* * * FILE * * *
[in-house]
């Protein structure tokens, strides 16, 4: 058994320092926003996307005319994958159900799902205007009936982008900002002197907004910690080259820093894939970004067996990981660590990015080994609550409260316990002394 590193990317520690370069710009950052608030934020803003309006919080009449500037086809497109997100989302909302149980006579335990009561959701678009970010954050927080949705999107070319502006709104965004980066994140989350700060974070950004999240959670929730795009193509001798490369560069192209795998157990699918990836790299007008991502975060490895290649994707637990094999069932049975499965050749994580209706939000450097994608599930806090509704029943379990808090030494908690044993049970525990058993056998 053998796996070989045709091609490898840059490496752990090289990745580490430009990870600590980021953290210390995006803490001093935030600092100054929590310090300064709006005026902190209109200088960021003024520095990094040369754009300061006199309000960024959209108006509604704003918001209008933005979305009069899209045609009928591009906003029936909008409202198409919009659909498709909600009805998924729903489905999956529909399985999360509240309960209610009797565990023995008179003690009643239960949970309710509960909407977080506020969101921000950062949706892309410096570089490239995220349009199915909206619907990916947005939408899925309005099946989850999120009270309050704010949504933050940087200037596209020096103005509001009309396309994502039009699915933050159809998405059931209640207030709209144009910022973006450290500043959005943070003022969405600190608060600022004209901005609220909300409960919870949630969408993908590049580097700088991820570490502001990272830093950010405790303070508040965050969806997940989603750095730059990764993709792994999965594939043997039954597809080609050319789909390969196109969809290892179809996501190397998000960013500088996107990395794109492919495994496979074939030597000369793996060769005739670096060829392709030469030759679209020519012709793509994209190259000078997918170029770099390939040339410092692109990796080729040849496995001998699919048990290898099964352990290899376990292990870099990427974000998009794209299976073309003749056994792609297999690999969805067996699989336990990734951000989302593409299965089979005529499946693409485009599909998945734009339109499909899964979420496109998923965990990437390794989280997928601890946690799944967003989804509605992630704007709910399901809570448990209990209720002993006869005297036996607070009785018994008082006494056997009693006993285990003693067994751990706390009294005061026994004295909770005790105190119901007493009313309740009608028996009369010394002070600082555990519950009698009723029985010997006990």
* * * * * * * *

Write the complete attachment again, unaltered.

[in-house]
């Protein structure tokens, strides 16, 4: 058994320092926003996307005319994958159900799902205007009936982008900002002197907004910690080259820093894939970004067996990981660590990015080994609550409260316990002394 590193990317520690370069710009950052608030934020803003309006919080009449500037086809497109997100989302909302149980006579335990009561959701678009970010954050927080949705999107070319502006709104965004980066994140989350700060974070950004999240959670929730795009193509001798490369560069192209795998157990699918990836790299007008991502975060490895290649994707637990094999069932049975499965050749994580209706939000450097994608599930806090509704029943379990808090030494908690044993049970525990058993056998 053998796996070989045709091609490898840059490496752990090289990745580490430009990870600590980021953290210390995006803490001093935030600092100054929590310090300064709006005026902190209109200088960021003024520095990094040369754009300061006199309000960024959209108006509604704003918001209008933005979305009069899209045609009928591009906003029936909008409202198409919009659909498709909600009805998924729903489905999956529909399985999360509240309960209610009797565990023995008179003690009643239960949970309710509960909407977080506020969101921000950062949706892309410096570089490239995220349009199915909206619907990916947005939408899925309005099946989850999120009270309050704010949504933050940087200037596209020096103005509001009309396309994502039009699915933050159809998405059931209640207030709209144009910022973006450290500043959005943070003022969405600190608060600022004209901005609220909300409960919870949630969408993908590049580097700088991820570490502001990272830093950010405790303070508040965050969806997940989603750095730059990764993709792994999965594939043997039954597809080609050319789909390969196109969809290892179809996501190397998000960013500088996107990395794109492919495994496979074939030597000369793996060769005739670096060829392709030469030759679209020519012709793509994209190259000078997918170029770099390939040339410092692109990796080729040849496995001998699919048990290898099964352990290899376990292990870099990427974000998009794209299976073309003749056994792609297999690999969805067996699989336990990734951000989302593409299965089979005529499946693409485009599909998945734009339109499909899964979420496109998923965990990437390794989280997928601890946690799944967003989804509605992630704007709910399901809570448990209990209720002993006869005297036996607070009785018994008082006494056997009693006993285990003693067994751990706390009294005061026994004295909770005790105190119901007493009313309740009608028996009369010394002070600082555990519950009698009723029985010997006990």